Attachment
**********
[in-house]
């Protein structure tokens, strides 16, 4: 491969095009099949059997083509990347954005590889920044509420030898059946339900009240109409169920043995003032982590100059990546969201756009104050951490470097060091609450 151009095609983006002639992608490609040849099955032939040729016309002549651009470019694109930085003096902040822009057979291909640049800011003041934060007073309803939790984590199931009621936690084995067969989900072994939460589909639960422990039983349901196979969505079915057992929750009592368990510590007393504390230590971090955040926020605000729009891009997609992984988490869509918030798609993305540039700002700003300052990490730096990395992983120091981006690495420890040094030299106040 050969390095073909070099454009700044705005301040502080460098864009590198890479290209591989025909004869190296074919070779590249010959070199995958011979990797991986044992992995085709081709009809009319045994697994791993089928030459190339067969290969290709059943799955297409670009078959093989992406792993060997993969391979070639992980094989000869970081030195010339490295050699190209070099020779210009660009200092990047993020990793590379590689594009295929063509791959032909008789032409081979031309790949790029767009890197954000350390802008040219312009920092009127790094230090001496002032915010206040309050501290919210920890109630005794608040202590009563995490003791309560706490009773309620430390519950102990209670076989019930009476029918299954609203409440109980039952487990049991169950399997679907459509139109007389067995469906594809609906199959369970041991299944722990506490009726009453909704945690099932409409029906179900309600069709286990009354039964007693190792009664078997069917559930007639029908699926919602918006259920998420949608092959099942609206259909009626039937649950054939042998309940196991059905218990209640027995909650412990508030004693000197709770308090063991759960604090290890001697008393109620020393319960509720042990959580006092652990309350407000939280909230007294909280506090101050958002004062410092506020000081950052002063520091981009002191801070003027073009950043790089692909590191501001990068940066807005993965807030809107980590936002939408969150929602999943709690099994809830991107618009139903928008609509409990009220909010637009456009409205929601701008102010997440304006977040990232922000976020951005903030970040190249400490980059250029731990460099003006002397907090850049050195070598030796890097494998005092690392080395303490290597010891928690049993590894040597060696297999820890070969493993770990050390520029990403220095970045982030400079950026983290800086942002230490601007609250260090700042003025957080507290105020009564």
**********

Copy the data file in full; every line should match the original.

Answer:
[in-house]
């Protein structure tokens, strides 16, 4: 491969095009099949059997083509990347954005590889920044509420030898059946339900009240109409169920043995003032982590100059990546969201756009104050951490470097060091609450 151009095609983006002639992608490609040849099955032939040729016309002549651009470019694109930085003096902040822009057979291909640049800011003041934060007073309803939790984590199931009621936690084995067969989900072994939460589909639960422990039983349901196979969505079915057992929750009592368990510590007393504390230590971090955040926020605000729009891009997609992984988490869509918030798609993305540039700002700003300052990490730096990395992983120091981006690495420890040094030299106040 050969390095073909070099454009700044705005301040502080460098864009590198890479290209591989025909004869190296074919070779590249010959070199995958011979990797991986044992992995085709081709009809009319045994697994791993089928030459190339067969290969290709059943799955297409670009078959093989992406792993060997993969391979070639992980094989000869970081030195010339490295050699190209070099020779210009660009200092990047993020990793590379590689594009295929063509791959032909008789032409081979031309790949790029767009890197954000350390802008040219312009920092009127790094230090001496002032915010206040309050501290919210920890109630005794608040202590009563995490003791309560706490009773309620430390519950102990209670076989019930009476029918299954609203409440109980039952487990049991169950399997679907459509139109007389067995469906594809609906199959369970041991299944722990506490009726009453909704945690099932409409029906179900309600069709286990009354039964007693190792009664078997069917559930007639029908699926919602918006259920998420949608092959099942609206259909009626039937649950054939042998309940196991059905218990209640027995909650412990508030004693000197709770308090063991759960604090290890001697008393109620020393319960509720042990959580006092652990309350407000939280909230007294909280506090101050958002004062410092506020000081950052002063520091981009002191801070003027073009950043790089692909590191501001990068940066807005993965807030809107980590936002939408969150929602999943709690099994809830991107618009139903928008609509409990009220909010637009456009409205929601701008102010997440304006977040990232922000976020951005903030970040190249400490980059250029731990460099003006002397907090850049050195070598030796890097494998005092690392080395303490290597010891928690049993590894040597060696297999820890070969493993770990050390520029990403220095970045982030400079950026983290800086942002230490601007609250260090700042003025957080507290105020009564």